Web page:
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Local leaders react to deputies' indictments in Javier Ambler death

Former Williamson County deputies J.J. Johnson and Zach Camden were indicted on charges of manslaughter.

AUSTIN, Texas — Some local community leaders in Central Texas are reacting to the indictment of two former Williamson County sheriff's deputies in the death of Javier Ambler.

Former deputies J.J. Johnson and Zach Camden were indicted on charges of manslaughter. They were released from jail Tuesday on bond.

"I think this is a small step toward justice for Javier, for the Ambler family, for our community and our state. But I think it underscores the need for systemic change in our criminal justice system," Texas State Rep. James Talarico (D-Round Rock) told KVUE over the phone Tuesday. 

Talarico introduced House Bill 54, known as the Javier Ambler Law.

He explained that the law would ban all police departments and law enforcement agencies in the state of Texas from contracting with reality TV shows. Ambler's death was captured by crews from the now-canceled show "Live PD."

RELATED: Deputies indicted in Javier Ambler death on manslaughter charges

"You watched the horrific video of Javier Ambler's killing and you see these deputies acting in such an aggressive manner and you wonder why they would Tase this, this unarmed father of two," Talarico said, adding, "[It] doesn't seem to make sense until you realize that these two deputies are being followed by a TV crew. A TV crew for a reality TV show. A TV crew that's egging them on to provide more entertainment for their episode."

Talarico laid out the proposed bill to the House last week.

"And so, I think if we didn't have these reality TV shows following police officers in our communities, Javier Ambler would still be with us today," he said.

Credit: Heikki Mustonen
The words "Never Forgotten" painted on a mural outside of Home Slice on South Congress Avenue to honor the memory of Javier Ambler.

Chas Moore, the executive director and co-founder of the Austin Justice Coalitionm, hopes that the indictments send a message.

"It seems that here in the Travis County area that we are going to take very seriously cases of police misconduct and police brutality and police violence," Moore said. "I think the more officers see that they don't get this get-off-free card and they actually have to go through the legal process, I think we'll start to see a change in how they interact with community members, specifically those of color and Black folks. So, you know, I think this is just another example of how Travis County is really being a lead and taking bold steps in trying to bring some justice to the criminal justice system."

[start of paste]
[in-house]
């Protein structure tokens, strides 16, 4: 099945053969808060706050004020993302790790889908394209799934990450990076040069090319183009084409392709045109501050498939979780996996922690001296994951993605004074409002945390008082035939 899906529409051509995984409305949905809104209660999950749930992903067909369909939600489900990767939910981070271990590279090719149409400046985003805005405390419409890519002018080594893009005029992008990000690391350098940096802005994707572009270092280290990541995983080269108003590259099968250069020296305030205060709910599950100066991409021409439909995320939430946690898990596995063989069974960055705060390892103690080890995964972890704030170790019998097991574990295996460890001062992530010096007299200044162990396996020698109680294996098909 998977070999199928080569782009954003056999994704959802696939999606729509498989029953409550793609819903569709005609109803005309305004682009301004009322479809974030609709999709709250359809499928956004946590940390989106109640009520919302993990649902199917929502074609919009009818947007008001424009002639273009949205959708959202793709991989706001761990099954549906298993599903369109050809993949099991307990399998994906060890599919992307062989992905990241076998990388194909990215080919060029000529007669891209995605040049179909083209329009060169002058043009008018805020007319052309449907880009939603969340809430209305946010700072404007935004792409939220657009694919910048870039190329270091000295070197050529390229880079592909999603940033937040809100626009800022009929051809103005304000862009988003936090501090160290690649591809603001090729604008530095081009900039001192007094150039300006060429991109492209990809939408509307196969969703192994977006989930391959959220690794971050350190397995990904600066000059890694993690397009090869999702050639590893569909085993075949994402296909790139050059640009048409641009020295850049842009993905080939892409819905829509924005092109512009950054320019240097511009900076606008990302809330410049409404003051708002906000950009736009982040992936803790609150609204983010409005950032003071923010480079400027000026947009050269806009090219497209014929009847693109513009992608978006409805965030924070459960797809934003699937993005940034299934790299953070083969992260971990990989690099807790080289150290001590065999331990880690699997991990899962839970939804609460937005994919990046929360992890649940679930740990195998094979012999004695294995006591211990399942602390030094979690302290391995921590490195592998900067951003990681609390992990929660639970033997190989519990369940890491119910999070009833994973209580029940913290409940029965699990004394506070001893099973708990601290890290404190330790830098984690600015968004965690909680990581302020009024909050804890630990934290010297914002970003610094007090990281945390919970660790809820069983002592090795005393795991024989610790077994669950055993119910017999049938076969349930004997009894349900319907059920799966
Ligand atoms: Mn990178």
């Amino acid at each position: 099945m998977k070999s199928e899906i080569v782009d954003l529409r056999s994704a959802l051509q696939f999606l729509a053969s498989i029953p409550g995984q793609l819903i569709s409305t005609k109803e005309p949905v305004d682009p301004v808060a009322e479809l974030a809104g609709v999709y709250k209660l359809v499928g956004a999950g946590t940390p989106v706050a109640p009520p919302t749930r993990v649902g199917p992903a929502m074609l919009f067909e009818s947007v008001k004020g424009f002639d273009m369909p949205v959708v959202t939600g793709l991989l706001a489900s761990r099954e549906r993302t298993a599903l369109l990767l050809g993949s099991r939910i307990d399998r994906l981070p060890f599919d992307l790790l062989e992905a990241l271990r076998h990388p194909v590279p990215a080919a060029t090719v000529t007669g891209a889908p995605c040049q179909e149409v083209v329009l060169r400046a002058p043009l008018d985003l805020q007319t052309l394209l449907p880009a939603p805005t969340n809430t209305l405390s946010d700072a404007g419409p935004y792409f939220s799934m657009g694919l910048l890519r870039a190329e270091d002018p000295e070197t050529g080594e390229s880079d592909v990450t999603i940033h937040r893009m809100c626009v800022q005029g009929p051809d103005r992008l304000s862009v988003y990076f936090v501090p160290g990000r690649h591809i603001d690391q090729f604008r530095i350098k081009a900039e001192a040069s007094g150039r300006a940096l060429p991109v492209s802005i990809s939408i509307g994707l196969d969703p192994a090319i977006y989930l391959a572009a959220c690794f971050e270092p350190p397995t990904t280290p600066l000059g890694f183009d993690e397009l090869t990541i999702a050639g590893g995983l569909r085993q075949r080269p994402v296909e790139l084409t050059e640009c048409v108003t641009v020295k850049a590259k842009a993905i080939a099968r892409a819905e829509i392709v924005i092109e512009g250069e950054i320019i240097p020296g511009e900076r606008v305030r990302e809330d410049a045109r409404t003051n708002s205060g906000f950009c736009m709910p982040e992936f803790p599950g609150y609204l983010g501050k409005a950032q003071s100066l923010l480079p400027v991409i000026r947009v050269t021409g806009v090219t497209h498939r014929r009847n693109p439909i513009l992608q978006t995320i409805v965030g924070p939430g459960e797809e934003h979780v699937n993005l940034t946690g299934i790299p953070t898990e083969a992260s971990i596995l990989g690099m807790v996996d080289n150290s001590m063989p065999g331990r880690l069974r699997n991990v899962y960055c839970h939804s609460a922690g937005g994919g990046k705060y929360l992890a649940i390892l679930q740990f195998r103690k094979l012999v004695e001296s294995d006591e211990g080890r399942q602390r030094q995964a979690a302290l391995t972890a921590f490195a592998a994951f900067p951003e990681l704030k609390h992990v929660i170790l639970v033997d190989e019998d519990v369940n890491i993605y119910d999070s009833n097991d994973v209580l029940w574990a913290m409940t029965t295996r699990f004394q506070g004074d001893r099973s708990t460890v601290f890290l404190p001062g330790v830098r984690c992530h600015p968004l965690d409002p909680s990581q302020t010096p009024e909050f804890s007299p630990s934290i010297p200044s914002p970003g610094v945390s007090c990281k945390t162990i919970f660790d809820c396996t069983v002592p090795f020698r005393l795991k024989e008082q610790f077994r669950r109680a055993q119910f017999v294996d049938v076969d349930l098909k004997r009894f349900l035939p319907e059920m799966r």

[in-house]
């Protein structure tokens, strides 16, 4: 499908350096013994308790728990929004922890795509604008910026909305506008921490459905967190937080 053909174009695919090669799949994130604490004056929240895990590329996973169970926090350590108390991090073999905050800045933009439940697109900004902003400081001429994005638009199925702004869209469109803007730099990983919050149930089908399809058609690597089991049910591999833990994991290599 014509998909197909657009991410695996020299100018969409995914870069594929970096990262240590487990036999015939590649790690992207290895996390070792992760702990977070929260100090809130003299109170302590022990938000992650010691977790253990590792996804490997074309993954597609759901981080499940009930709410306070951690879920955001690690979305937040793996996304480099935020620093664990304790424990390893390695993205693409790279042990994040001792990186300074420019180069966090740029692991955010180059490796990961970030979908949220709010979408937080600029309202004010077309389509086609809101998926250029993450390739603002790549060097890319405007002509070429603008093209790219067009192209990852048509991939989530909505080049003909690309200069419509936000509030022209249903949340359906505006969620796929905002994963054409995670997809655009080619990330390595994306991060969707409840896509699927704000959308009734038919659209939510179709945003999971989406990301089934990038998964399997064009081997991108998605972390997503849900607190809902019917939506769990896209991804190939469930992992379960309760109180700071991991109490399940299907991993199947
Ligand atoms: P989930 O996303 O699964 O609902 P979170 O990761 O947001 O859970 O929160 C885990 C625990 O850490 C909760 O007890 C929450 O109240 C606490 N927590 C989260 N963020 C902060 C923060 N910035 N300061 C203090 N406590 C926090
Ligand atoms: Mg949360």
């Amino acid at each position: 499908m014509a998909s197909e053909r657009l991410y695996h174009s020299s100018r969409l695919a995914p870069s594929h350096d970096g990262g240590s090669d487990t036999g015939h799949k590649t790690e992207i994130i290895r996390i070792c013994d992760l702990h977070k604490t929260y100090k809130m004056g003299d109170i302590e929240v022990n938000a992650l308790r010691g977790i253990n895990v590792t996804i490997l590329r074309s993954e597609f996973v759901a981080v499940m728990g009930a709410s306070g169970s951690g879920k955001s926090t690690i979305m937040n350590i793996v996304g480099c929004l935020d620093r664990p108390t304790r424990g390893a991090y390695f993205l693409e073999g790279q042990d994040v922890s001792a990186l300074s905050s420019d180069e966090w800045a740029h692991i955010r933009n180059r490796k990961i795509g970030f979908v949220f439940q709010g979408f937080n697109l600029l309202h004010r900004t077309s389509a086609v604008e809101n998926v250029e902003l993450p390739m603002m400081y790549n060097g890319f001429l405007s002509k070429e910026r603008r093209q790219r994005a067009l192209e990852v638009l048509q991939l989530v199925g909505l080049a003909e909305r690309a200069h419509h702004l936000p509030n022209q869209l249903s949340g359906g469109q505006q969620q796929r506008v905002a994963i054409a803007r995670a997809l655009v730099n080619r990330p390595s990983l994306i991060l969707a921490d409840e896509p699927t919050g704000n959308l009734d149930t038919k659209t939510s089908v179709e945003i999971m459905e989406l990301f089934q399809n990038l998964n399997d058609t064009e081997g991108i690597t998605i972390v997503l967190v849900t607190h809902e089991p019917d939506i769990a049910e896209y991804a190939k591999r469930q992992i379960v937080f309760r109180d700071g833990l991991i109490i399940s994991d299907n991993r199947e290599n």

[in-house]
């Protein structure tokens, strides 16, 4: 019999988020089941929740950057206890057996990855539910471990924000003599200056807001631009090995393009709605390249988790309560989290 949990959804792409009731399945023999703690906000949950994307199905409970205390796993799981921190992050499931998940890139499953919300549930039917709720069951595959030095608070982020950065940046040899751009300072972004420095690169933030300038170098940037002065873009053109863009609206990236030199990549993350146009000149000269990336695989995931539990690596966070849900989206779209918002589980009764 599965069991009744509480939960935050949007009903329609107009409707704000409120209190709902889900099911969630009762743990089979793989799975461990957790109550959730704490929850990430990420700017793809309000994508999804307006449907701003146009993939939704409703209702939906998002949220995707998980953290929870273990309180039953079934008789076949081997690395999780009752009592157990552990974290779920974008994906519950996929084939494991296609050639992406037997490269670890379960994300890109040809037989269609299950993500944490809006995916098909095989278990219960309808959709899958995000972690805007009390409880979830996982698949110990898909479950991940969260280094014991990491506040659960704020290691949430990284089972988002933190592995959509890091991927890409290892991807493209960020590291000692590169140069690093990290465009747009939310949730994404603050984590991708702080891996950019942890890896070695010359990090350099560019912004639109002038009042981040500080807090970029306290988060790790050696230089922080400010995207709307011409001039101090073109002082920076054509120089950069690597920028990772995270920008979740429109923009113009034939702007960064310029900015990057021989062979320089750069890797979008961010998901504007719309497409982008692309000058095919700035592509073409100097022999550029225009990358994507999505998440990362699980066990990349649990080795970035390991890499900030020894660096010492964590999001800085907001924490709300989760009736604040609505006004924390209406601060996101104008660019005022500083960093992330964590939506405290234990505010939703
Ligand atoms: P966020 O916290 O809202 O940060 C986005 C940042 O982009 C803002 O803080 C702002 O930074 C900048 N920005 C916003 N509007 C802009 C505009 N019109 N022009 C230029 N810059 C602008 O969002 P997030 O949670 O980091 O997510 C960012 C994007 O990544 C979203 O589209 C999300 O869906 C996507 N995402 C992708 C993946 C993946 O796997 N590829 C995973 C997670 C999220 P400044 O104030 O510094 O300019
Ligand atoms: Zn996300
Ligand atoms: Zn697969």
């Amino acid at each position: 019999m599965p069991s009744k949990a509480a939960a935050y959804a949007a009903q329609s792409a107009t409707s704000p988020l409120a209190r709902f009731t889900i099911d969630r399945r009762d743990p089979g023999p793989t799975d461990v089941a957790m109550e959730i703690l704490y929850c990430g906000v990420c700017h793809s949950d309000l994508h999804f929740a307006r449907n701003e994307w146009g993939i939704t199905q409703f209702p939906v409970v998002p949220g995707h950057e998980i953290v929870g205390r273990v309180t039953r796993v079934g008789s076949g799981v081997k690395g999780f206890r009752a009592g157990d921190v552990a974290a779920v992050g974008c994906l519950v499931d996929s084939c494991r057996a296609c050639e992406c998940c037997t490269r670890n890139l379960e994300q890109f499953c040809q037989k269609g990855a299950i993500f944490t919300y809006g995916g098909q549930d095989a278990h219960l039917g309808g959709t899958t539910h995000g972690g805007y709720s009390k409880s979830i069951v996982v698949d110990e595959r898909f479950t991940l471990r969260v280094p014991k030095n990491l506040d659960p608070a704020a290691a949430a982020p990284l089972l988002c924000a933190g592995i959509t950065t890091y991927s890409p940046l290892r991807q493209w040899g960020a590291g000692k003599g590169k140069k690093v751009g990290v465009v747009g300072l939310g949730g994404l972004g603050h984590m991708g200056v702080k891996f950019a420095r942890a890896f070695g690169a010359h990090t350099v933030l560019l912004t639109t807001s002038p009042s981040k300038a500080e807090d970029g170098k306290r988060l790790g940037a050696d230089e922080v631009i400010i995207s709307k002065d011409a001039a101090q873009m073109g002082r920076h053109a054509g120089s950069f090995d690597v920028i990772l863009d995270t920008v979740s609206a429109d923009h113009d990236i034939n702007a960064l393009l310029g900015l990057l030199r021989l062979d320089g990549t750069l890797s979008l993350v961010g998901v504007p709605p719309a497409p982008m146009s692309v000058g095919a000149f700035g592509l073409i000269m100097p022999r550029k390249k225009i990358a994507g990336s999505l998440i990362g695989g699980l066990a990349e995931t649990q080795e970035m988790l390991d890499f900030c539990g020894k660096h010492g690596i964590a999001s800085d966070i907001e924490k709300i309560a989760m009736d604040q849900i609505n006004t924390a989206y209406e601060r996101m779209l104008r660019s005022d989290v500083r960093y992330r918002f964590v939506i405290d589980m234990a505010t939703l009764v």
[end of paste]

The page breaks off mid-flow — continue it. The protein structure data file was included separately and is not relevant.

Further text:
KVUE also spoke to Pflugerville City Councilmember Rudy Metayer, who has shown support for the Ambler family in the past.

"What happened to Javier should never happen to anyone in our society," he said. "This is not a Black or White issue. This is not a Republican or Democrat issue. This is a people issue."

He added that he wasn't surprised by the indictments and believes that the community wants to see a full judicial process in a case like this. 

"I think that people want to see a full and fair process involved when they see issues or concerns that are of deep concern, that are disturbing on their surface. Oftentimes, you hear people who are concerned about things being swept under the rug as opposed to things being fully vetted. And make no mistake, for law enforcement as well, for these officers, they should have a full, fair process. I'm an attorney myself. You should be able to go ahead and, go ahead and have a full and fair process," he said. 

On Tuesday night, Javier Ambler's father, Javier Ambler Sr., released the following statement:

"We are very pleased to see that the Travis County District Attorney is serious about seeking justice for our family. Our goal has always been to hold these officers accountable so that there are no more families who have to suffer like ours has. We sincerely thank Mr. Garza and his team, and hope they are able to secure a conviction to send the message that police officers are not above the law."

WATCH: Former Williamson County deputies face manslaughter charges in Javier Ambler case

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